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A window on nuclear science and engineering at MIT

The Nuclear Science and Engineering Graduate Research Expo provided a glimpse into the department for both the MIT community and prospective graduate students.
Twenty-two students participated in the Department of Nuclear Science and Engineering's 2016 Graduate Research Expo.
Twenty-two students participated in the Department of Nuclear Science and Engineering's 2016 Graduate Research Expo.
Photo: Justin Knight

The Department of Nuclear Science and Engineering's 2016 Graduate Research Expo was held on March 11, kicking off MIT’s visit weekend for prospective graduate students. The event provides a unique opportunity for visitors and MIT community to learn more about the diverse research being conducted within the Department of Nuclear Science and Engineering (NSE) by faculty and graduate students. Topics in the 2016 Expo ranged from developing new algorithms for efficient computational modeling of reactors to characterizing the heat transfer at the clad-coolant interface, to modeling the material properties of molten salt coolants for advanced reactor designs. The breadth of projects captured the interdisciplinary nature of nuclear science and engineering, which sits at the intersection of material science, mechanical engineering, physics, and computer science. In all, 22 students participated the expo, including Alexandre Guion, Brandon Sorbom, and Lixin Sun, who spoke about their research along with a poster session.

Microscale boiling and heat transfer

In his presentation entitled “New understanding in microscale boiling phenomena: moving contact lines and microlayer formation,” Alexandre Guion described his work on a coupling experimental and computational modeling to understand the details of boiling — a critical problem in nuclear energy. His approach is to study the growth of liquid microlayers and their impact on heat transfer in reactor fuel elements. Guion's research seeks to accurately model the time-evolution of the liquid microlayer as a bubble forms, expands, and departs from a surface and enable more-efficient heat transfer at higher temperatures.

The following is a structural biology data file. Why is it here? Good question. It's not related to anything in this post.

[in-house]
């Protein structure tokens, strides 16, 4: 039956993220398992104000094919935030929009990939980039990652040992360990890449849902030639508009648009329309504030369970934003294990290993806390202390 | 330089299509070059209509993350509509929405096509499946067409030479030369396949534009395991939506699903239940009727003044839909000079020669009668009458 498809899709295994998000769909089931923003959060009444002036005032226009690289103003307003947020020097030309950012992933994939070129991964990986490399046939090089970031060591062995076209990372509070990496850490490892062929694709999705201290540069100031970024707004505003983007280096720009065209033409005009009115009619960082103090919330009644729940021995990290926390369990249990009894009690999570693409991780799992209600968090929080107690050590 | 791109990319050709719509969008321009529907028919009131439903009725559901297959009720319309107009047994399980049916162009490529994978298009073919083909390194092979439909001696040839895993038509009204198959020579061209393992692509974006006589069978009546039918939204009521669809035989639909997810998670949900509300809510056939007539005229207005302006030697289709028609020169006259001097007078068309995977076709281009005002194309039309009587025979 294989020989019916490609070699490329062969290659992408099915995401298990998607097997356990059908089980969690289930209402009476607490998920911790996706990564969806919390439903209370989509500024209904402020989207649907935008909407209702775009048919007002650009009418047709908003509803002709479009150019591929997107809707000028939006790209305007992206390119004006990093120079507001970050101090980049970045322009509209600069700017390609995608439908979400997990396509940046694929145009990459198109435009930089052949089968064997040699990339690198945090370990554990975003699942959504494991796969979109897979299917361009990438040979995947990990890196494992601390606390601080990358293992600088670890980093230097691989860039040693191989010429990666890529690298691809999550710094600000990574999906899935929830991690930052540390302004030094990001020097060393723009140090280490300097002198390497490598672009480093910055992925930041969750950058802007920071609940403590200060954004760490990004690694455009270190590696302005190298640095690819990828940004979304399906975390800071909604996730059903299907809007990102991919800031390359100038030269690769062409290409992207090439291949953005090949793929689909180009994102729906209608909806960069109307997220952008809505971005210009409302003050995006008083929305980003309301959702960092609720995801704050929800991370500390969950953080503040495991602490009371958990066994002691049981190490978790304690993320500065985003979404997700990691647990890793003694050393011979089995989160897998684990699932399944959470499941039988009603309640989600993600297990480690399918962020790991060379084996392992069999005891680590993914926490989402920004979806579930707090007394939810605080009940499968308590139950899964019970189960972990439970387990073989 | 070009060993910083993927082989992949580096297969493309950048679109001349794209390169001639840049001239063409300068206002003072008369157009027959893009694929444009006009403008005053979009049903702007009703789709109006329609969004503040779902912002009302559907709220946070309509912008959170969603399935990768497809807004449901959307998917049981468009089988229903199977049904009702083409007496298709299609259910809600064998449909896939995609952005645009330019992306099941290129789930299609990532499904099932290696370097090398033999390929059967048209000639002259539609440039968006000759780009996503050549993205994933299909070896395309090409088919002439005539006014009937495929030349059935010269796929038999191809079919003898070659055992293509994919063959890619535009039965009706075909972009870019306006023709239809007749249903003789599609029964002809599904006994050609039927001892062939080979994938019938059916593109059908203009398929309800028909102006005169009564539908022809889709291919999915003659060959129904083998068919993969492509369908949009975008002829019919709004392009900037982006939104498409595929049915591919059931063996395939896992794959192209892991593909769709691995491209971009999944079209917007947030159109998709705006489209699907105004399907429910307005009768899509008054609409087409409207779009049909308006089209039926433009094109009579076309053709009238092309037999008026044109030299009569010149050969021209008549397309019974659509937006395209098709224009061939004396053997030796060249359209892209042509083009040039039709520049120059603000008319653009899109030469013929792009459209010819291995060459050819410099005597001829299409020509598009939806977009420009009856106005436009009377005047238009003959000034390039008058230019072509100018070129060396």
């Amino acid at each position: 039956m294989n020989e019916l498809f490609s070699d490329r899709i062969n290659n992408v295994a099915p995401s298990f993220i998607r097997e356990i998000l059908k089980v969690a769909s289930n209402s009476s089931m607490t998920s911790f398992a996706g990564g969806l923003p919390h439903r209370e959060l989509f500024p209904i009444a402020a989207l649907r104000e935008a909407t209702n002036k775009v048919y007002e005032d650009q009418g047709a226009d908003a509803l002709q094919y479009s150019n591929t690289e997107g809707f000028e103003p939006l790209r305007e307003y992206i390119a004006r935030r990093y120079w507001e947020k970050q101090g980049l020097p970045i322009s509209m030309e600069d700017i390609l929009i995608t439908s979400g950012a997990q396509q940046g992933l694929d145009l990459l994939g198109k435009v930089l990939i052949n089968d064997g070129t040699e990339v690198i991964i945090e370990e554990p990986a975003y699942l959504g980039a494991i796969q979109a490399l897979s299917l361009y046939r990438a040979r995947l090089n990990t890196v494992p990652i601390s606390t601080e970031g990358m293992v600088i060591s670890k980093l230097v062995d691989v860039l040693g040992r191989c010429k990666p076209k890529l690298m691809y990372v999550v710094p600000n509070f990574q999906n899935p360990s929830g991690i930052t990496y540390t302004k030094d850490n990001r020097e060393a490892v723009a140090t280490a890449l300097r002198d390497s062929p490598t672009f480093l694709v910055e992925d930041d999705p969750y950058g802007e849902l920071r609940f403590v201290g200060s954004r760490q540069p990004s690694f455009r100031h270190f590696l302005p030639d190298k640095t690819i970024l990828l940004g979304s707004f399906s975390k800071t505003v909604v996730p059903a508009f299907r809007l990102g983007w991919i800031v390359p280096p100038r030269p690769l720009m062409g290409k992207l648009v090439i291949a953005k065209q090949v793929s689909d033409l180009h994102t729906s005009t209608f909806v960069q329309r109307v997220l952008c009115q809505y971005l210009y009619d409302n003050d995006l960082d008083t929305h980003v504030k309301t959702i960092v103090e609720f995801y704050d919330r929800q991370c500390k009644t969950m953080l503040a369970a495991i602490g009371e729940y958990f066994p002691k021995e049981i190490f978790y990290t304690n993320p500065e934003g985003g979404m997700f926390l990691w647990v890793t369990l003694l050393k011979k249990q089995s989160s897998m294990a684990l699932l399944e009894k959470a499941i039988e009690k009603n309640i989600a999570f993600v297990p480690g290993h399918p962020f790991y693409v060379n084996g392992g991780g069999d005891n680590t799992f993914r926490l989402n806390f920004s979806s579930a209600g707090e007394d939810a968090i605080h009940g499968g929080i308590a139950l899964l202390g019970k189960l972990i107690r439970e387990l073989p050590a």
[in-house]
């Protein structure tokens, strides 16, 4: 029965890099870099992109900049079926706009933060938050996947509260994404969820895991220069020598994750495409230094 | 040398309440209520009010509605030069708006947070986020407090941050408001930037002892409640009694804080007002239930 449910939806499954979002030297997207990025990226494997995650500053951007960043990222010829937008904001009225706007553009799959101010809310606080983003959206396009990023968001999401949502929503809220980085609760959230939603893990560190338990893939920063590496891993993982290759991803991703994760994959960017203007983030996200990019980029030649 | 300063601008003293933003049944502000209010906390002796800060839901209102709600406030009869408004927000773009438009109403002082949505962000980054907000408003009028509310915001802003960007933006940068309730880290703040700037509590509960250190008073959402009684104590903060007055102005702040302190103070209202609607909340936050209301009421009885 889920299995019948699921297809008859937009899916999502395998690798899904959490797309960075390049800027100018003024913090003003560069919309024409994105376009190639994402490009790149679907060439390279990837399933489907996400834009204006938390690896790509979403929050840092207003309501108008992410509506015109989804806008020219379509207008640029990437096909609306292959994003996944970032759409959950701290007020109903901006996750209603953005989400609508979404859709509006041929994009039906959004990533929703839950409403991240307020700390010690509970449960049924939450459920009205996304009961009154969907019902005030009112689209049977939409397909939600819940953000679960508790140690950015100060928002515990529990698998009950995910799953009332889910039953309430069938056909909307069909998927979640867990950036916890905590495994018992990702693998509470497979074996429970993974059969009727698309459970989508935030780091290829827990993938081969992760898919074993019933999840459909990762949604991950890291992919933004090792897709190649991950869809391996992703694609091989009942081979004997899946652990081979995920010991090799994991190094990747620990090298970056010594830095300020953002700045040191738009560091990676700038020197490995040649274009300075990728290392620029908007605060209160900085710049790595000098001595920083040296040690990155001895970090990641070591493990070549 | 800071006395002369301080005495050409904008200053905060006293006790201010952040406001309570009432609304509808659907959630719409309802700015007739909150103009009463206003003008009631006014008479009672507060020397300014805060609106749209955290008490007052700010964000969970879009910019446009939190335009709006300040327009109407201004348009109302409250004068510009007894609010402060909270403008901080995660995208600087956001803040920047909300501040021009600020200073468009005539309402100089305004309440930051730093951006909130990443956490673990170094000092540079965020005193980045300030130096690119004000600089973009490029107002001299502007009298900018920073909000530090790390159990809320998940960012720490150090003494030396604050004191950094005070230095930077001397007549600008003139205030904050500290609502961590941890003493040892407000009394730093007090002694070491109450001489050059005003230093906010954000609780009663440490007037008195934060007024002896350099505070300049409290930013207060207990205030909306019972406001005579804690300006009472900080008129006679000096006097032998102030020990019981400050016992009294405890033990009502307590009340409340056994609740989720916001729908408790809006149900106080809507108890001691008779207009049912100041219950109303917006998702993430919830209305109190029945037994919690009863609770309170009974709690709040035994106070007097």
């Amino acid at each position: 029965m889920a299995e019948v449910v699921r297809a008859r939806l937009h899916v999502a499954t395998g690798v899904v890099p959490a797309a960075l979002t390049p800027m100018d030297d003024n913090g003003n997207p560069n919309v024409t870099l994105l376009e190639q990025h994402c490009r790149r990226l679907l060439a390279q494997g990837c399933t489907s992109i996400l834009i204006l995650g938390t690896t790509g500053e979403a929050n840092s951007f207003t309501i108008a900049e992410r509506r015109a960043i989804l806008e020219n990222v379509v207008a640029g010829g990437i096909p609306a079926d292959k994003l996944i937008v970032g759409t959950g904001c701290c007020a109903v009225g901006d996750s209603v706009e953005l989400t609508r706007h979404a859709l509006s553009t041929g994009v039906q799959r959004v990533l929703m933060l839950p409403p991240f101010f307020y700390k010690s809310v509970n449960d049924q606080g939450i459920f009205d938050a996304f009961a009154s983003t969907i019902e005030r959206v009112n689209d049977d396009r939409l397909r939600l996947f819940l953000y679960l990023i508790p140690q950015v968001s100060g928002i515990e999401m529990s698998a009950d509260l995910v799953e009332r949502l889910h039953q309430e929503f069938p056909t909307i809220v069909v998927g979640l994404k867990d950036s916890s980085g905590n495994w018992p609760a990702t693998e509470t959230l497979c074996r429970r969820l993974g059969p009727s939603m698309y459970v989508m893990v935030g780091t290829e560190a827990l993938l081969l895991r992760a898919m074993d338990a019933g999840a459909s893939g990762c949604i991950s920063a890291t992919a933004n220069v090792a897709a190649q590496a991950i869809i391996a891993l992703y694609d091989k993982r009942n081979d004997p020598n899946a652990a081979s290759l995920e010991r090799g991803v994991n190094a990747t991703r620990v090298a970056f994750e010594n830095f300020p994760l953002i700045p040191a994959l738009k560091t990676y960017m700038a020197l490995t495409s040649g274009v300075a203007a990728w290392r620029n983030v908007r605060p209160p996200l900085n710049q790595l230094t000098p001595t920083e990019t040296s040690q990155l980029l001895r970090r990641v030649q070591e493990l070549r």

Fusion energy, accelerated

Brandon Sorbom’s presentation, “I feel the need ... the need for speed: Using particle accelerators to achieve faster fusion materials research,” discussed work being conducted at MIT’s Plasma Science and Fusion Center (PSFC) on new superconducting magnets that are being used to advance fusion energy research and the use of particle accelerators to achieve faster fusion materials research. 

The achievable fusion power of a reactor scales with magnetic field strength to the fourth power, hence small improvements in magnets can yield large increases in reactor power. Together with colleagues at the PSFC, Sorbom designed a new affordable, robust, compact reactor that utilizes advances in high-temperature superconductors to increase the magnetic field strength and thereby improve plasma performance while keeping the fusion reactor size — and, more importantly, cost — manageable. 

Beyond the reactor: Microstructures of reducible oxide materials

Lixin Sun’s presentation focused on the computational modeling of point defects in oxide lattices and assessing their impact on oxygen conductivity in the neighborhood of defect sites decreasing the performance of devices in which the material is used. In a talk entitled “Dig deep into microstructure: a computational perspective on extended defects in reducible oxide materials,” Sun likened defects to traffic jams in mass transport. While their size is small, their impact can hinder mass transport across a wide area.

Similarly, materials that have high defect densities can have poor bulk oxygen conductivities, resulting in poor device performance. Sun’s work in modeling the impact of different cation dopants in a metal oxide lattice shows how understanding of materials at the micro-scale can inform the design of bulk materials for devices used in systems to support advanced nuclear reactors.

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